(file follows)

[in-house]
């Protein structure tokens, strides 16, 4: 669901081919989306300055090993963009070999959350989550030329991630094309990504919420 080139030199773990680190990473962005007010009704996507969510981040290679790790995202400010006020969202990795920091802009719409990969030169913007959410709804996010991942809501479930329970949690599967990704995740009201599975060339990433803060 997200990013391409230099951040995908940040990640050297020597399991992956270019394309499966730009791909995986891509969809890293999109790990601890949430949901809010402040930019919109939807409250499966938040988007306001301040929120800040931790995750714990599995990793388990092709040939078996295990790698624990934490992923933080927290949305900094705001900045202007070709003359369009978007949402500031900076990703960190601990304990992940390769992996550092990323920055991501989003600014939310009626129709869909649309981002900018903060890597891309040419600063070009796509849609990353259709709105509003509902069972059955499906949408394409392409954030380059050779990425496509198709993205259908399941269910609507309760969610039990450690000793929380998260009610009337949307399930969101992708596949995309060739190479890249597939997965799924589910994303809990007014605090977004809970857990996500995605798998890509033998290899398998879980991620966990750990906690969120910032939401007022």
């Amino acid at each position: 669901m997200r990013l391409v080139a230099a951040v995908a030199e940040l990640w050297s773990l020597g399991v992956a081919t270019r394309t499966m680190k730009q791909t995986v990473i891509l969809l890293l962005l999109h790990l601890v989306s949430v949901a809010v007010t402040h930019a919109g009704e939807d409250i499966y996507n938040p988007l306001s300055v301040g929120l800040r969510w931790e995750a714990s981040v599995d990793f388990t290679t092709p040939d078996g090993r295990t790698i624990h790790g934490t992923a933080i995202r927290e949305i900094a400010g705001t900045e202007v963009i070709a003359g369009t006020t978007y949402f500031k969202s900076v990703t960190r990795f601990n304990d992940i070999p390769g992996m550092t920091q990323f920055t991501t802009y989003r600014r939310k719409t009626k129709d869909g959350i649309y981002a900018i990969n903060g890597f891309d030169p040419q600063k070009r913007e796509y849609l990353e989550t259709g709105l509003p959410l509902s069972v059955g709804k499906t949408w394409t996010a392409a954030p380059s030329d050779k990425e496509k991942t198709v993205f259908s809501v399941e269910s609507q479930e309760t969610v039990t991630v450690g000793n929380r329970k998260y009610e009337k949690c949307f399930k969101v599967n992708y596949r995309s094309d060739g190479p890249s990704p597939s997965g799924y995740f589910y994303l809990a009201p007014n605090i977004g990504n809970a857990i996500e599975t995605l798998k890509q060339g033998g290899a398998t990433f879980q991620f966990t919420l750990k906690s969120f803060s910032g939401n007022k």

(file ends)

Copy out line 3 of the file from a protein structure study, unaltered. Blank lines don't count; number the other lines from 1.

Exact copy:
């Amino acid at each position: 669901m997200r990013l391409v080139a230099a951040v995908a030199e940040l990640w050297s773990l020597g399991v992956a081919t270019r394309t499966m680190k730009q791909t995986v990473i891509l969809l890293l962005l999109h790990l601890v989306s949430v949901a809010v007010t402040h930019a919109g009704e939807d409250i499966y996507n938040p988007l306001s300055v301040g929120l800040r969510w931790e995750a714990s981040v599995d990793f388990t290679t092709p040939d078996g090993r295990t790698i624990h790790g934490t992923a933080i995202r927290e949305i900094a400010g705001t900045e202007v963009i070709a003359g369009t006020t978007y949402f500031k969202s900076v990703t960190r990795f601990n304990d992940i070999p390769g992996m550092t920091q990323f920055t991501t802009y989003r600014r939310k719409t009626k129709d869909g959350i649309y981002a900018i990969n903060g890597f891309d030169p040419q600063k070009r913007e796509y849609l990353e989550t259709g709105l509003p959410l509902s069972v059955g709804k499906t949408w394409t996010a392409a954030p380059s030329d050779k990425e496509k991942t198709v993205f259908s809501v399941e269910s609507q479930e309760t969610v039990t991630v450690g000793n929380r329970k998260y009610e009337k949690c949307f399930k969101v599967n992708y596949r995309s094309d060739g190479p890249s990704p597939s997965g799924y995740f589910y994303l809990a009201p007014n605090i977004g990504n809970a857990i996500e599975t995605l798998k890509q060339g033998g290899a398998t990433f879980q991620f966990t919420l750990k906690s969120f803060s910032g939401n007022k």